Rico Gagliano: Which several stars have done at Comic-Con. But what interested me about it, is… you’re also known to be into comic books and superheroes, and I realized you could play Peter Parker.  Or some similar kind of hero.  But my question is, would you? After having gone through the Harry Potter films, would you do another big franchise?

Daniel Radcliffe: I would love to do another big franchise film, but I don’t know if I’d like to be the lead in it. Like, I would love to pop up in a franchise or something.

One of the first things I was offered after Potter was a TV series with a really interesting script, but as soon as they said to me, “If this goes, you’ll be signing up for seven years,” I was like, “OK, no. I’m done.”

I think doing a film like Potter for so long builds up in you that desire to play as many different types of parts as you can, and I’ve really been enjoying it since being able to, so I wouldn’t rush back.

FWORD_DAY05-0177.tifPhoto credit: Caitlin Cronenberg (Left to right) Zoe Kazan and Daniel Radcliffe in WHAT IF to be released by CBS Films. Copyright 2013 F Word Productions Inc. PFC F-Word The Movie Inc. & Kelcom Limited T/A Fastnet Films. All Rights Reserved.

Rico Gagliano: I do have to wonder though — was there, at the end of that series, was there fear too? I mean that’s a steady gig, and that’s something rare for an actor, which you had from a very early age.

Daniel Radcliffe: Yeah. I mean, if you look at the footage of us on the last day [of filming “Potter”] and you see me crying, those are tears of: “I don’t know what I’m gonna do next. I don’t know where I’m gonna go. This has been my family and my life.” There was a moment of real heartbreak.

But there was never a time where I was like, “I don’t think I’ll make it.”  There were times where you doubt it, and there’s times where you worry about it… but actually the thing that really hammers it home is journalists — not ones like you, but other ones – coming in and saying things like, “Do you think your best years are behind you? Have you peaked at 21?”  And you go, “Fuck, have I?” And that’s terrifying.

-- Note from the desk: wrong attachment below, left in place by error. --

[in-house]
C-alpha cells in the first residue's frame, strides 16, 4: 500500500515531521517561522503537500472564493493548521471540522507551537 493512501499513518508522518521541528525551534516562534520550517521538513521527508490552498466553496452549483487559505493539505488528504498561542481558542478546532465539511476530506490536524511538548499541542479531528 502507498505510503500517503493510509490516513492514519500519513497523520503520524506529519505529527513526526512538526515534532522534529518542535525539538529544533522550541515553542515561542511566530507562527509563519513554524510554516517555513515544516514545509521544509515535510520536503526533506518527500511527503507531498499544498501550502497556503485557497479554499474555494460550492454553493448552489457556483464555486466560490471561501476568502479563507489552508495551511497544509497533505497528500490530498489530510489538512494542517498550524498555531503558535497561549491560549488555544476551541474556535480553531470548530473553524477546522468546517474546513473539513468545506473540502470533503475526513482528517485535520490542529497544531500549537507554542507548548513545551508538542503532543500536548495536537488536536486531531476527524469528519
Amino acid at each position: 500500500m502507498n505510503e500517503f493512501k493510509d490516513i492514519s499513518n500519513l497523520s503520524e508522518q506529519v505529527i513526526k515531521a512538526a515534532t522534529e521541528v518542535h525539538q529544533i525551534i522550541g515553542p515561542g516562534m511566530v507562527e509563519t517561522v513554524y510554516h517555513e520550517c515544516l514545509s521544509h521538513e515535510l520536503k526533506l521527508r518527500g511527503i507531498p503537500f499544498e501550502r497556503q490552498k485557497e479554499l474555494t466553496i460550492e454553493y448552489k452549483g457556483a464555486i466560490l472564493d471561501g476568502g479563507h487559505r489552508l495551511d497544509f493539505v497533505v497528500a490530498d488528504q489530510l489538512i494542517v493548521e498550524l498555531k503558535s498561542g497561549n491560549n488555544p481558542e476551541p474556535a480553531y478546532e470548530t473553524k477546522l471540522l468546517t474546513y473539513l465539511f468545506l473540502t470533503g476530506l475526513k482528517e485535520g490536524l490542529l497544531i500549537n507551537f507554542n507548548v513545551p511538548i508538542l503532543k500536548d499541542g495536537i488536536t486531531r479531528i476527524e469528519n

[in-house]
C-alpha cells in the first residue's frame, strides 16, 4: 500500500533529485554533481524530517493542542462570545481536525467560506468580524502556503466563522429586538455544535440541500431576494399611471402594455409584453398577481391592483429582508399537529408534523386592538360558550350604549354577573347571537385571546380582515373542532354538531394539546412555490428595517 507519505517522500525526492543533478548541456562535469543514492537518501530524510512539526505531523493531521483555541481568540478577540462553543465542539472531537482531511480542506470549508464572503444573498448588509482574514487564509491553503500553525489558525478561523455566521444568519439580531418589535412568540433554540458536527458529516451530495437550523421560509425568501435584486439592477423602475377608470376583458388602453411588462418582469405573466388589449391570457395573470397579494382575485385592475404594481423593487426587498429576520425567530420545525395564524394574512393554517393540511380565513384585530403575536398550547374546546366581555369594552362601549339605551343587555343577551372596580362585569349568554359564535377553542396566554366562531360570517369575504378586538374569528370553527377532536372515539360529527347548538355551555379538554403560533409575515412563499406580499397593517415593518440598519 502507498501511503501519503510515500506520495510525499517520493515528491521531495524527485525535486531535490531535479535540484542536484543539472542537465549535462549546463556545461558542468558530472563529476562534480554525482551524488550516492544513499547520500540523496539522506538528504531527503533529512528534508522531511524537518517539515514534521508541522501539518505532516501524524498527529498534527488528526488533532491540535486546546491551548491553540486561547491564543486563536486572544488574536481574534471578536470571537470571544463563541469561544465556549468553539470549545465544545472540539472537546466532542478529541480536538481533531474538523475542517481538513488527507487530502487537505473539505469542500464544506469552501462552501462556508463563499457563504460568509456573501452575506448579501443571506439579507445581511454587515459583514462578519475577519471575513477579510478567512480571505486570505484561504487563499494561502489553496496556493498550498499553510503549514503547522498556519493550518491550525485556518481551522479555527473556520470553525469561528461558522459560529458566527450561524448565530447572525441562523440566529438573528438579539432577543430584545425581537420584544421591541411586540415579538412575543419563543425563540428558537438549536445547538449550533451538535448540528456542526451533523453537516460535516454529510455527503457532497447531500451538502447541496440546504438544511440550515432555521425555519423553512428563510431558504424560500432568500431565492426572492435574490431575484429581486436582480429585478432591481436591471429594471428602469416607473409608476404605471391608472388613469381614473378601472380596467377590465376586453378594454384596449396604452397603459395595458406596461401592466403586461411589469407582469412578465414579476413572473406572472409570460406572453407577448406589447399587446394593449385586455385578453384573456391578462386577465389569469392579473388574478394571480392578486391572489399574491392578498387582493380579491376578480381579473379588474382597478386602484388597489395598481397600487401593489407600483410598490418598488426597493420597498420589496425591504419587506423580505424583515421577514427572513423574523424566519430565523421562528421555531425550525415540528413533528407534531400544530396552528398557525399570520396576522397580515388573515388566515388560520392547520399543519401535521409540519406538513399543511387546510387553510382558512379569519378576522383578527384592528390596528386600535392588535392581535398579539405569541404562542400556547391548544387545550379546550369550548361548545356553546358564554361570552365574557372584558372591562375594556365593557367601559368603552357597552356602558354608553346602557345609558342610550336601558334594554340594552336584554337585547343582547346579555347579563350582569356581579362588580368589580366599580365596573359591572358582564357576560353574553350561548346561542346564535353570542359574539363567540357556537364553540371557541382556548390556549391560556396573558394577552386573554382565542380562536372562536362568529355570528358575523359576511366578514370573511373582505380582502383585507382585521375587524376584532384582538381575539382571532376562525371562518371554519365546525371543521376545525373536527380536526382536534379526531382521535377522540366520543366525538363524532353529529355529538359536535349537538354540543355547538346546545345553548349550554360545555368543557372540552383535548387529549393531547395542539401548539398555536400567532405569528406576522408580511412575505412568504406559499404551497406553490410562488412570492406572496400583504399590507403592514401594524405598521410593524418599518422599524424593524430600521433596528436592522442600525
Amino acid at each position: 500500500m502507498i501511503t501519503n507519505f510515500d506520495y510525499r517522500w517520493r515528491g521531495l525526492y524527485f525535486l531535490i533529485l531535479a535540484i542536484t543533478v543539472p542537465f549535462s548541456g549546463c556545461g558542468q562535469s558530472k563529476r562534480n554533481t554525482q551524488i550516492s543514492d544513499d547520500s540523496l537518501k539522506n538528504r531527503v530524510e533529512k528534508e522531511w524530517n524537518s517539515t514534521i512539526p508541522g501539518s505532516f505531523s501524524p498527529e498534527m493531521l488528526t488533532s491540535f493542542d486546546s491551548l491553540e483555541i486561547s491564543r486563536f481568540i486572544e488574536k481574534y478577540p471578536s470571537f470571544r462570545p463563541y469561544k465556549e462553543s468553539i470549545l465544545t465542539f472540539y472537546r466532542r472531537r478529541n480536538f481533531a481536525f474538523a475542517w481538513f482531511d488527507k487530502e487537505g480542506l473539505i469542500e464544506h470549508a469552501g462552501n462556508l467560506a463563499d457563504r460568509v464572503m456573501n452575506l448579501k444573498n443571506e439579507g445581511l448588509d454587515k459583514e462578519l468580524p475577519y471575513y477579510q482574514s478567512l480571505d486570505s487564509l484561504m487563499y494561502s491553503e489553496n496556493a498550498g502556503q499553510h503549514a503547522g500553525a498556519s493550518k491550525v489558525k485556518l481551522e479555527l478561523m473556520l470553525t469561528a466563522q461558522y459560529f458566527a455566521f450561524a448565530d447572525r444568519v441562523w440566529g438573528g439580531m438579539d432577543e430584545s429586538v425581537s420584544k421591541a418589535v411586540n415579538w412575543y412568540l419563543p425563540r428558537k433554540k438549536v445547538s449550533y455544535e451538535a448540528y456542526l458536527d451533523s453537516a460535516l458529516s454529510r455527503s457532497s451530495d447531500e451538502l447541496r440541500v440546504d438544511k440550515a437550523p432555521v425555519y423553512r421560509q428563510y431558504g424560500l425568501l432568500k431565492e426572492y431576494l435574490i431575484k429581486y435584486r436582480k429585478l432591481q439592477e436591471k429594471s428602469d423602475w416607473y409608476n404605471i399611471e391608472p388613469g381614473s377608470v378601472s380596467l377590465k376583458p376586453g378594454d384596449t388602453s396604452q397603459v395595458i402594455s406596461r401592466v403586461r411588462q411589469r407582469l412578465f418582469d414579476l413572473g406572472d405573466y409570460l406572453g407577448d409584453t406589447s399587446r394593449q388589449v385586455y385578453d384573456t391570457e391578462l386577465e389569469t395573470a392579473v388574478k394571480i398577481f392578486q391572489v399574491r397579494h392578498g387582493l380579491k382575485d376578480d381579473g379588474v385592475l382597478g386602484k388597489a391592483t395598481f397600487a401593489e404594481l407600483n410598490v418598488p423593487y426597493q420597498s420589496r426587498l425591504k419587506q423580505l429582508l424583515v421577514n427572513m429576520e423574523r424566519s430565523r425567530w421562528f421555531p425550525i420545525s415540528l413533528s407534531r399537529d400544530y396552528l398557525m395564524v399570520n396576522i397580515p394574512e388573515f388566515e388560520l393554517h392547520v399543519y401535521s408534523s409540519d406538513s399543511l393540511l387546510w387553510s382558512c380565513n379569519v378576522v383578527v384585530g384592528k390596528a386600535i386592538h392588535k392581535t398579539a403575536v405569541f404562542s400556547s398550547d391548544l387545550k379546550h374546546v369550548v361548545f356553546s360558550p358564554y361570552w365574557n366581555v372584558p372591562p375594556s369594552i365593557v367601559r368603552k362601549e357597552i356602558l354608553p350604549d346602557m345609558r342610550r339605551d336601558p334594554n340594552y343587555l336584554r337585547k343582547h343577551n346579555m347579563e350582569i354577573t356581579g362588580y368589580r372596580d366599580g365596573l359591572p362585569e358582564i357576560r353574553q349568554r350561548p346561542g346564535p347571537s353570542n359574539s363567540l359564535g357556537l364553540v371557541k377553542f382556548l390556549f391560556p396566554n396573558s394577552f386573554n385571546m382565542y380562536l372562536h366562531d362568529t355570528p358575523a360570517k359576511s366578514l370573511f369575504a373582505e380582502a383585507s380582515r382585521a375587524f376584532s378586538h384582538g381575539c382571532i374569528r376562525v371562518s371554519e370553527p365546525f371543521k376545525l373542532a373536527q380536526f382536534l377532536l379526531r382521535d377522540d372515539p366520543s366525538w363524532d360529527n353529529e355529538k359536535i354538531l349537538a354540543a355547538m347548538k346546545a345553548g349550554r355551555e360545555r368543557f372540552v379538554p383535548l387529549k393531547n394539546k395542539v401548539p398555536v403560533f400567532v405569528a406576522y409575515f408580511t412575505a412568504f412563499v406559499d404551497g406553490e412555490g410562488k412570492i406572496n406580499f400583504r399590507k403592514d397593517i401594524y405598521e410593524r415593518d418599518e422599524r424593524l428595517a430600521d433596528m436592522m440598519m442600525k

But I always knew that I had a piece of information that none of them had about me.  Which was that I was harder-working than any of them could have ever predicted or known. And you know, there’s a lot to hard work. Like, it’ll get you far.

Rico Gagliano: We normally ask two questions of every guest of honor on this show. You’ve actually answered one of them, which is “What question do you least like to be asked?” It’s apparently, “Are your best years behind you?”

Daniel Radcliffe: Yeah, “Are your best years behind you?” Anything like that.  You are officially a terrible person if you ever say that to a young person.

Rico Gagliano: All right, let’s go to our second question.  Which is kind of the flip of that, and it is: Tell us something we don’t know. And this can be about anything — about yourself that you haven’t mentioned in an interview, or it can be a piece of trivia.

Daniel Radcliffe: So… blue whales have massive mouths.  And you would expect that they would be able to swallow huge things whole, but they actually can’t. The biggest thing they can swallow is about the size of – their throat is about the size of a grapefruit.  Which is like us having a throat the size of a belly button.  Because they’re just used to sifting krill and plankton all the time, and that’s all they eat, just like gallons of it. So there’s that — there you go.

Rico Gagliano: Where did you learn that?!

Daniel Radcliffe: I think that was on “QI” again, which is probably where I got the thorn thing from as well. “QI,” for anyone who doesn’t know, is a program Stephen Fry hosts in England, the “Quite Interesting” program.

I’m also learning Japanese at the moment, which is another fun thing which people don’t know about me: I’m trying to start learning Japanese for a role.  And the Japanese language is my new favorite thing.  Just because the words are amazing and onomatopoeic, but also there are some words for things that don’t have Japanese equivalents. So sometimes to say something in Japanese, you just have to say the word in English, in what sounds like a horrendously racist accent.  Like, literally the word for “granola bar” is “garanolabah.”

So there’s two facts you didn’t know before a minute ago.